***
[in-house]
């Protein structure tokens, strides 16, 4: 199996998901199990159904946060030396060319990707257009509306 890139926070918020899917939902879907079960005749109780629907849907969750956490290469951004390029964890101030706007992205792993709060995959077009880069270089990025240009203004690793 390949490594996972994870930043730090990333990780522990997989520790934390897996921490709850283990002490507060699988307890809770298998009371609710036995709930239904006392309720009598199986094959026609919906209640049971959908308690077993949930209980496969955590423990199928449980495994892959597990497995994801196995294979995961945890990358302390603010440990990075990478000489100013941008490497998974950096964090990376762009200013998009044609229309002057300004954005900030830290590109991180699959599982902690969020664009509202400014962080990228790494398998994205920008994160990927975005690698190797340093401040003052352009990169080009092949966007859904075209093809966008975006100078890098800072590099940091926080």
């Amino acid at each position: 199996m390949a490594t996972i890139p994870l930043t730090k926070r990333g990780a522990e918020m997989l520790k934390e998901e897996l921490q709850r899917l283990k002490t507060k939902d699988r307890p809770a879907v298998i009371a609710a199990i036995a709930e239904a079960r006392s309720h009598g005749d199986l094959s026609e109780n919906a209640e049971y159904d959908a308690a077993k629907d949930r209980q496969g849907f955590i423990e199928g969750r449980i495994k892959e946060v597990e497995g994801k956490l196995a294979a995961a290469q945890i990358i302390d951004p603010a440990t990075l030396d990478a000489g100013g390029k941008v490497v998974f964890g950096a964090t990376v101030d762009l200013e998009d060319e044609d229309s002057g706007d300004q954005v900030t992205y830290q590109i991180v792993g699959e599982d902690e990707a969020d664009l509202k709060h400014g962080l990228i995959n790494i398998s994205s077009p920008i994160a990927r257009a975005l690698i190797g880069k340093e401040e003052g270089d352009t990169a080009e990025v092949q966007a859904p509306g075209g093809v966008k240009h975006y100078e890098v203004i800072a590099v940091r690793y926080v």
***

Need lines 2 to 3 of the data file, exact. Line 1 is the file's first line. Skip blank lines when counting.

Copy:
């Protein structure tokens, strides 16, 4: 199996998901199990159904946060030396060319990707257009509306 890139926070918020899917939902879907079960005749109780629907849907969750956490290469951004390029964890101030706007992205792993709060995959077009880069270089990025240009203004690793 390949490594996972994870930043730090990333990780522990997989520790934390897996921490709850283990002490507060699988307890809770298998009371609710036995709930239904006392309720009598199986094959026609919906209640049971959908308690077993949930209980496969955590423990199928449980495994892959597990497995994801196995294979995961945890990358302390603010440990990075990478000489100013941008490497998974950096964090990376762009200013998009044609229309002057300004954005900030830290590109991180699959599982902690969020664009509202400014962080990228790494398998994205920008994160990927975005690698190797340093401040003052352009990169080009092949966007859904075209093809966008975006100078890098800072590099940091926080």
């Amino acid at each position: 199996m390949a490594t996972i890139p994870l930043t730090k926070r990333g990780a522990e918020m997989l520790k934390e998901e897996l921490q709850r899917l283990k002490t507060k939902d699988r307890p809770a879907v298998i009371a609710a199990i036995a709930e239904a079960r006392s309720h009598g005749d199986l094959s026609e109780n919906a209640e049971y159904d959908a308690a077993k629907d949930r209980q496969g849907f955590i423990e199928g969750r449980i495994k892959e946060v597990e497995g994801k956490l196995a294979a995961a290469q945890i990358i302390d951004p603010a440990t990075l030396d990478a000489g100013g390029k941008v490497v998974f964890g950096a964090t990376v101030d762009l200013e998009d060319e044609d229309s002057g706007d300004q954005v900030t992205y830290q590109i991180v792993g699959e599982d902690e990707a969020d664009l509202k709060h400014g962080l990228i995959n790494i398998s994205s077009p920008i994160a990927r257009a975005l690698i190797g880069k340093e401040e003052g270089d352009t990169a080009e990025v092949q966007a859904p509306g075209g093809v966008k240009h975006y100078e890098v203004i800072a590099v940091r690793y926080v």